Sometimes timing is everything.
Last week, in “Skinning Cats in Different Ways,” I wrote about the efforts of the state legislature to undermine the University of Maryland’s law school clinic. The clinic’s environmental lawsuit against Perdue Farms and some of its chicken suppliers prompted Jim Perdue himself to visit Annapolis and plead the case for preserving important state financial interests.
Now, as a gigantic oil slick oozes its way toward the nation’s Gulf coast, the National Law Journal reports that a Louisiana legislator has offered a suggestion even more draconian than the one eventually abandoned in Maryland.(http://www.law.com/jsp/nlj/PubArticleNLJ.jsp?id=1202457607971&Battleground_over_law_school_clinics_moves_to_Louisiana)
Senator Robert Adley (R-Benton — a 3,000-member community in a remote corner of northwestern Louisiana and far from the Gulf of Mexico) wants the state to prohibit law clinics at public and private colleges receiving state money from suing government agencies, individuals, and businesses for financial damages.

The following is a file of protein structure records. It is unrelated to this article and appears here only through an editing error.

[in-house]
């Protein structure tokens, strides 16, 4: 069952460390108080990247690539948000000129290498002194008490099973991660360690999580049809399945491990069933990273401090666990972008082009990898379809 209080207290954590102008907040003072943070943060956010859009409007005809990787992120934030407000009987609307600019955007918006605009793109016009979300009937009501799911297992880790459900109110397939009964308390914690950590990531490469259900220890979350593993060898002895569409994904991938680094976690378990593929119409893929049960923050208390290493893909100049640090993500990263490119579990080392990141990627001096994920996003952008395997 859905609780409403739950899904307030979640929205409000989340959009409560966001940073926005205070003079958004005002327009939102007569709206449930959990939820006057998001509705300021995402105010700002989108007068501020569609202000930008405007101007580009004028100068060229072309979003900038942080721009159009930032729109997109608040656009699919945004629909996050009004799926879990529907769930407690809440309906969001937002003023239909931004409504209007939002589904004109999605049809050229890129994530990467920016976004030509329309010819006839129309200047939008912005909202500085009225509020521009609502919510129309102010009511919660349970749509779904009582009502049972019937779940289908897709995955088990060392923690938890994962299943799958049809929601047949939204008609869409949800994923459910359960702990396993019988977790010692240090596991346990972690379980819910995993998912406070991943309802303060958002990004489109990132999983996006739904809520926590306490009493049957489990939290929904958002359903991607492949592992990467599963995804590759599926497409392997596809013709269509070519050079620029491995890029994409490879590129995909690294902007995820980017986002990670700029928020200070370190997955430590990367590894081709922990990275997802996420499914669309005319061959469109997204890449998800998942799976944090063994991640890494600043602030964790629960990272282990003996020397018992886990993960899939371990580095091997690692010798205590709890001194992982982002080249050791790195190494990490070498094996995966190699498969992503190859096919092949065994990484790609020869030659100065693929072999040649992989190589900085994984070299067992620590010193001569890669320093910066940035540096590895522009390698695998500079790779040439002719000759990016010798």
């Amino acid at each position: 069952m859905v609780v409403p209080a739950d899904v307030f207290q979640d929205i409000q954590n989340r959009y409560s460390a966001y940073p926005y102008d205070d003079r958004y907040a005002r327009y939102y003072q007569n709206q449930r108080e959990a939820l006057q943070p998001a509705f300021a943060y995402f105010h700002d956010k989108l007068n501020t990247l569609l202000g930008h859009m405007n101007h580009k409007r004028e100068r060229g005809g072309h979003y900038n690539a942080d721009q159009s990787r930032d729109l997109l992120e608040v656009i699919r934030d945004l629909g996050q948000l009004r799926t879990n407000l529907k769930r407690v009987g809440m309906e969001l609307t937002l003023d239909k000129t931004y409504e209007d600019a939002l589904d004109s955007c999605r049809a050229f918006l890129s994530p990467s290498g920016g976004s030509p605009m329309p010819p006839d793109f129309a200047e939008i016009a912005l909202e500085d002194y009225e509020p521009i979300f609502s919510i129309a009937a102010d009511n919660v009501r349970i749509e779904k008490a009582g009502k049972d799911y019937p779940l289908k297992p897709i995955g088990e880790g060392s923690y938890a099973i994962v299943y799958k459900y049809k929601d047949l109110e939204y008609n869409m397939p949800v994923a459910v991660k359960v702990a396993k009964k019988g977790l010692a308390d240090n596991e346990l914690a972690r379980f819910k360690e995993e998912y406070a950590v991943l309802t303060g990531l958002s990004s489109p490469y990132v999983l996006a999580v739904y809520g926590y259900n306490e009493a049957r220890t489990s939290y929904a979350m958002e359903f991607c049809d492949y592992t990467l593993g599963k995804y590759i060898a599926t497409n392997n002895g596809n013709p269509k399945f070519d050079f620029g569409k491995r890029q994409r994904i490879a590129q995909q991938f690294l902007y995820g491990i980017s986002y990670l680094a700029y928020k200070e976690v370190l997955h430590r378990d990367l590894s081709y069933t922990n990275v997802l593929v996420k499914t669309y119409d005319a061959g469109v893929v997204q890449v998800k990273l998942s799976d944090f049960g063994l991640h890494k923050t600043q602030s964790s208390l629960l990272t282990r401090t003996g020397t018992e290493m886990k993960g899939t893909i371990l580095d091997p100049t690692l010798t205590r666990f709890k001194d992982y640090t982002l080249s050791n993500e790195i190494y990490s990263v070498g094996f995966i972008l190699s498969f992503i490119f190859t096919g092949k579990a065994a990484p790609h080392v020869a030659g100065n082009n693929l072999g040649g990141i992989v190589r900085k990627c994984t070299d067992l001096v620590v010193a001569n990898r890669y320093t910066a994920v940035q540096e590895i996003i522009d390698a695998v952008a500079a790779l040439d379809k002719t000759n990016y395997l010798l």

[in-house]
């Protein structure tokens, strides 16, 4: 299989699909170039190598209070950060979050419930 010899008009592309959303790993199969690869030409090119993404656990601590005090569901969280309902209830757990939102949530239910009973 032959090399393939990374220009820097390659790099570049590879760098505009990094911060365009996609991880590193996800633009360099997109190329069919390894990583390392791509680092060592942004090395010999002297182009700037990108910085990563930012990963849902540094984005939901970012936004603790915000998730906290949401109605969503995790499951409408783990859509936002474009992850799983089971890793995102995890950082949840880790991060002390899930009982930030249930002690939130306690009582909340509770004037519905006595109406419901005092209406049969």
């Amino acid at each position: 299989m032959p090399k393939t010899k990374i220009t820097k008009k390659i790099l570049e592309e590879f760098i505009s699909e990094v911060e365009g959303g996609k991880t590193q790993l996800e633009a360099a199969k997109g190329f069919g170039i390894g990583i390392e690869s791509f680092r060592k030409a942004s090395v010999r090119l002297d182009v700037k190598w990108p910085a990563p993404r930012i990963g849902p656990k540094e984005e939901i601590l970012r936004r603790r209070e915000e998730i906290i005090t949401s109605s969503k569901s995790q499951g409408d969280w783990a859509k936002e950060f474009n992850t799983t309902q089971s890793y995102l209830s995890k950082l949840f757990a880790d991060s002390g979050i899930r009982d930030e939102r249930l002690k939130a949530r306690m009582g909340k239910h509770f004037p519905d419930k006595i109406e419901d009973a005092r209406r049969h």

Apparently, Tulane is the target of this legislative attack that would include LSU. When a Baton Rouge reporter sought comment last month, the president of the Louisiana Chemical Association said that hurting LSU was not the bill’s intent:
“I know of no beefs with any of the other schools and we are not trying to impede their use of law clinics to give law students broad practical experience prior to graduation…Tulane’s environmental law clinic has consistently brought suits against industries and Louisiana state agencies and takes credit on its Web site for preventing hundreds of millions of dollars from coming to Louisiana.” ((http://www.2theadvocate.com/news/90065107.html?showAll=y&c=y)
A third-year LSU law student quoted in the article made the point with elegant simplicity:
“At first blush, it seems like a way for corporations to prevent themselves from getting sued. If you’re not doing something wrong, then why are you worried?”
She’s right. Law clinics aren’t roving bands of policymakers in search of causes they can use to remake the world. They pursue legal claims that might not otherwise see the light of day. They succeed because judges and juries determine that the defendants against whom they prevail have violated the law.
Here’s a better suggestion for Senator Adley: Just identify every current law or regulation that your corporate constituents don’t like and propose repealing all of them. It’s far more transparent. After all, what’s the point of enacting rules to pursue policies and protect rights if you’re simultaneously barring law clinics from enforcing them on behalf of those who lack the means, independence, or fortitude to do so?